The Texas Department of State Health Services is implementing new rules that may prevent some residents from continuing to obtain vaccinations from the Brazos County Health Department.
The changes will go into effect on Jan. 1.
Under the new rules, only uninsured adults 19 years and older can be vaccinated at the health department.
Vaccines are limited to Hepatitis B, measles and mumps and rubella, tetanus and diphtheria.
Also, residents 18 years old and younger who have private insurance that covers vaccines will no longer be eligible to receive vaccines at the health department.
Children who are uninsured or children who have Medicaid or CHIP are still eligible to receive vaccines at the department.
Julie Anderson, community health services director for the county health department, said the changes are in response to reductions in funds for vaccine purchases, increased federal scrutiny and accountability for publicly-funded vaccines, and increases in prices.
The local health department was only informed of the state-mandated changes on Tuesday afternoon, Anderson said, giving it five days to prepare. She suggested residents keep checking the department’s website “because they’ll be changes
The Centers for Disease Control and Prevention gives each state a certain amount of money to go toward vaccinations. Texas has been supplementing the allotted fund to expand the definition of “uninsured,” allowing more residents to obtain vaccines from the health department, Anderson said.
That addition allowed Texans who might have been in a tight financial spot, or were treated a physician who had run out of a vaccine, to receive the immunization at the health department.
However, the state has decided to realign itself with the federal definition of uninsured residents, which means people with private health insurance will have to return to their primary care physicians for immunizations.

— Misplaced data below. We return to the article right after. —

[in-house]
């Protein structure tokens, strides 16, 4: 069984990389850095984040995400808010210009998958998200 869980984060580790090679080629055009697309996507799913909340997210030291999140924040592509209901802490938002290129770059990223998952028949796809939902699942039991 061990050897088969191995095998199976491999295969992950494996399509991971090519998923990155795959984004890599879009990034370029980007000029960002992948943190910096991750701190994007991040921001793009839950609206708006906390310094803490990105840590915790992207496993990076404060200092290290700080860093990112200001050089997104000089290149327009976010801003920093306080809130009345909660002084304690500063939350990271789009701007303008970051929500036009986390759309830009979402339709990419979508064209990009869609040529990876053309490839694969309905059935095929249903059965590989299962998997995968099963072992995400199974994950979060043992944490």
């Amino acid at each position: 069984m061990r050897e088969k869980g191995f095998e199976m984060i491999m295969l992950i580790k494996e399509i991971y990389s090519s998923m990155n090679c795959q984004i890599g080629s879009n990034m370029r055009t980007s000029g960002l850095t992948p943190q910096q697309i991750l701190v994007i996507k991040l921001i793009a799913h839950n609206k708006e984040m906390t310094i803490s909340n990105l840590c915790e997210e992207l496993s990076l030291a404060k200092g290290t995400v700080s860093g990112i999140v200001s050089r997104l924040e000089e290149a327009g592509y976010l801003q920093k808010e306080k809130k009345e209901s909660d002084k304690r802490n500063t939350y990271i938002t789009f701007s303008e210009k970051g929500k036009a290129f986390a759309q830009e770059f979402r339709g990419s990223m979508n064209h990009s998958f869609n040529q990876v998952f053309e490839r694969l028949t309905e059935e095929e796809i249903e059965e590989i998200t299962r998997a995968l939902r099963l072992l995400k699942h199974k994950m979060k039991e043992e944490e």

Anderson said because flu vaccine is purchased with local funds, it will still be available for $20 to anyone older than six months.
The state did take into consideration the possibility of a lack of meningitis shots due to the passage of Senate Bill 1107 and is allowing the health department to continue giving adults 19 to 29 years old the shot through the end of January, Anderson said.
After the first month of the new year, students will have to go to their physician to receive it, she said.
Under the new bill, all Texas college and university students are required to receive the meningitis vaccine within five years of entering school. Before, students were required to receive the vaccine before school entry only if they were going to live on campus.
Gov. Rick Perry signed the Jamie Schanbaum and Nicolis Williams Act into law to require all incoming college freshmen to be vaccinated for bacterial meningitis.
Nicolis Williams, known as Nico, was living off-campus as a junior at Texas A&M University when he fell ill in February with an aggressive form of bacterial meningitis. His family fought for the legislation that resulted in the new vaccination requirement.
For more information on the new rules, call 361-4440, go to brazoshealth.org, or follow news at facebook.com/BrazosCountyHealthDepartment.